I wrote a series of posts last year arguing that Federer’s role in this golden era, in the history of tennis for that matter, has been very consequential.
I left-off needing to deal with the Djokovic effect, his role in this era (again, Roger being the cause of the Serbian serpent of lithe lethality).
My plan now is to figure-out exactly what more I need to write to finish and package this short E-book of sorts. This could be extended into a longer, more traditional book format, as well. Do I want to sell it? Sure. But for now, I am just writing, watching, writing, watching and reading this glorious game.
But what I want to touch-on briefly here are some of the ideas people have about Roger playing his greatest tennis now, at 35.
Let’s say I concede this point and say Roger is playing his greatest tennis at 35.
Ha ha ha.
Okay, I’ve gathered myself. We hear the point being made that players’ careers are being extended into their 30s, that there is a kind of late blooming in the men’s game. Wawrinka, Lopez, Karlovic, et al, are proof positive that this trend is rampant and the arch of a player’s career will extend beyond the “wall” that has been the late 20s and early 30s. Using, then, just a bit of playground logic, this means that other players like Djokovic and Murray (tough to say Nadal’s tennis is on the ascent) could/should/might play dominant tennis in 3 or 4 years? That would still keep them shy of Federer’s 35 going on 36, but I’m willing to play along here. 😀
Djokovic will be vying for #1 in the world, winning a major or two, Masters tournaments, etc., in four years?
Where’s Andy in 3-4 years? Dominant?
First of all, I don’t need to argue here that Federer is NOT playing the best tennis of his career right now, in 2017. Just on the surface that’s ridiculous. But we’ll look at this with more depth in the coming weeks (as I find time to delve in given our week-to-week coverage of ATP fireworks).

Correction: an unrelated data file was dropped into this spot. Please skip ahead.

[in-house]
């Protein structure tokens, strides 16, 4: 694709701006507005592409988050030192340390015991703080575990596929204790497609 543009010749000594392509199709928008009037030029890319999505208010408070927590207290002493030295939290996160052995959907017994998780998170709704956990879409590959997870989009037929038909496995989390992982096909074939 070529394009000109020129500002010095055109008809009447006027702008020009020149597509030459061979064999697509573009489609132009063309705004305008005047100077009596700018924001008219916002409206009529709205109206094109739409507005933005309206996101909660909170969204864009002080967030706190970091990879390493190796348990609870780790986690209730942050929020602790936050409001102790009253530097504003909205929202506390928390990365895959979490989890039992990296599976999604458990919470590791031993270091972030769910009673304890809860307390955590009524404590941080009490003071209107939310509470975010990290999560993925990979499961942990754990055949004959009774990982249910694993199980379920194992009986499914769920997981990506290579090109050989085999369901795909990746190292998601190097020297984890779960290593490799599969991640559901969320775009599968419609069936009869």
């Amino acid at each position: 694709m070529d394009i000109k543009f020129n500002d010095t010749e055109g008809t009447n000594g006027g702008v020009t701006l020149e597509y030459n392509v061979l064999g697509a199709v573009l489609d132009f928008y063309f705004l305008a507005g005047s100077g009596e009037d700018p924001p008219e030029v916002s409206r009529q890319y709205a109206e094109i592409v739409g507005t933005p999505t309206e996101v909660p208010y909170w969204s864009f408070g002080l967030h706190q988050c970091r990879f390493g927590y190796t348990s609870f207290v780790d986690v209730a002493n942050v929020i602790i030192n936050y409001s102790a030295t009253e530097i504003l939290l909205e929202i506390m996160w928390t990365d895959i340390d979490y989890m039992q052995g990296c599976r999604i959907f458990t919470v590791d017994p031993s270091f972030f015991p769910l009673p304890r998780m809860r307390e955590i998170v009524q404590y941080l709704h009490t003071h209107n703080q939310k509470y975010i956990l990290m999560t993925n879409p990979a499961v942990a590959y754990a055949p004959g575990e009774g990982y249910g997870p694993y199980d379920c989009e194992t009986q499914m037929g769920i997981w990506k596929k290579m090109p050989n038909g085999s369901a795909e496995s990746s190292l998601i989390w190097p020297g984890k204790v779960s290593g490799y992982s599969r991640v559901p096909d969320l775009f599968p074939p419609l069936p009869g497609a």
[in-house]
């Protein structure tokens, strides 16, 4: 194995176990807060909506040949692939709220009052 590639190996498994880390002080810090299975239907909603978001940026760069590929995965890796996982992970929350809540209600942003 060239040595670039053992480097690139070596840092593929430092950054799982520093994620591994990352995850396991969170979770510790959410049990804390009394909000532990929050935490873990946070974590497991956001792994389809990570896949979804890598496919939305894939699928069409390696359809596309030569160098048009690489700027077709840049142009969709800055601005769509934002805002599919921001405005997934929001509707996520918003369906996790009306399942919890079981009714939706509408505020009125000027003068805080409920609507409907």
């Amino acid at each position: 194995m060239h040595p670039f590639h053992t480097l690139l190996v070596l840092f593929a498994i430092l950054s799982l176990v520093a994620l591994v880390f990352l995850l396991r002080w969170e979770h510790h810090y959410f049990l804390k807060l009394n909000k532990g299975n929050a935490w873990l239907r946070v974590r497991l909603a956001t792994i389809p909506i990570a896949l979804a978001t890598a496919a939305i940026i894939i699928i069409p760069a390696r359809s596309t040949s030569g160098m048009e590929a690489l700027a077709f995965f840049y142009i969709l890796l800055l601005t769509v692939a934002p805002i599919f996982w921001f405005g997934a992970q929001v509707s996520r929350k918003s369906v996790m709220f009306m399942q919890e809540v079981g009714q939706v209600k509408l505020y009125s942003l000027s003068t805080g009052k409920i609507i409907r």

No, that argument can be clarified later, and needs to be since bloggers and even guys like Brad Gilbert are under this spell of Federer’s ruination.
Instead, just think about what you’re comparing, making a huge leap to this vague notion that players are peaking later in their careers. Djokovic in 4 years (which only puts him at 34, by the way) is having a similar kind of significance on tour that Federer is now?
Or the likes of Dimitrov, for instance. In 10 years he will be 35. You think Dimitrov might be part of this rampant late-bloom of professional tennis talent?
Folks, this is some seriously flawed reasoning: because Roger is dominant at 35, and players do seem to be playing with more relevance later into their 30s, we can expect this trend to continue and argue, in fact, that father time has massively reconsidered his identity and meaning in life? Ah, that’s a great title for some of this discussion/argument: The Identity Crisis of Father Time (or Mother Time, either way). 😉
The point, of course, is Federer is ruining tennis! I use the exclamation point not to soften that statement with some kind of sarcastic tone, but to emphasize, announce with more force, the point of this phenomenon.
As I think to finish that series of articles (HRFRT), think of what 2016-17 will do to this argument?
Today’s post is a brief reminder, as you begin your weekend, that this 2017 Federer is not as much about the men’s game (as many will have you believe – that today’s nutrition and technology and science will have players peaking into their 30s). No no no. This is about Federer. He is a singular talent.
What bothers me is how his success (because of his talent and love for the sport) wasn’t able to affect other players. Like Sampras. Sampras was burned-out by 31. He’d climbed the Mt. Everest of tennis by then. Federer would have changed that (Federer created monsters). Federer changed the entire narrative and expectations of the sport.
But now we have a possible epidemic on our hands of unrealistic expectations. Thank Federer for that.
We’ll eventually move to a more specific comparative analysis of the younger and older Federer, the athlete.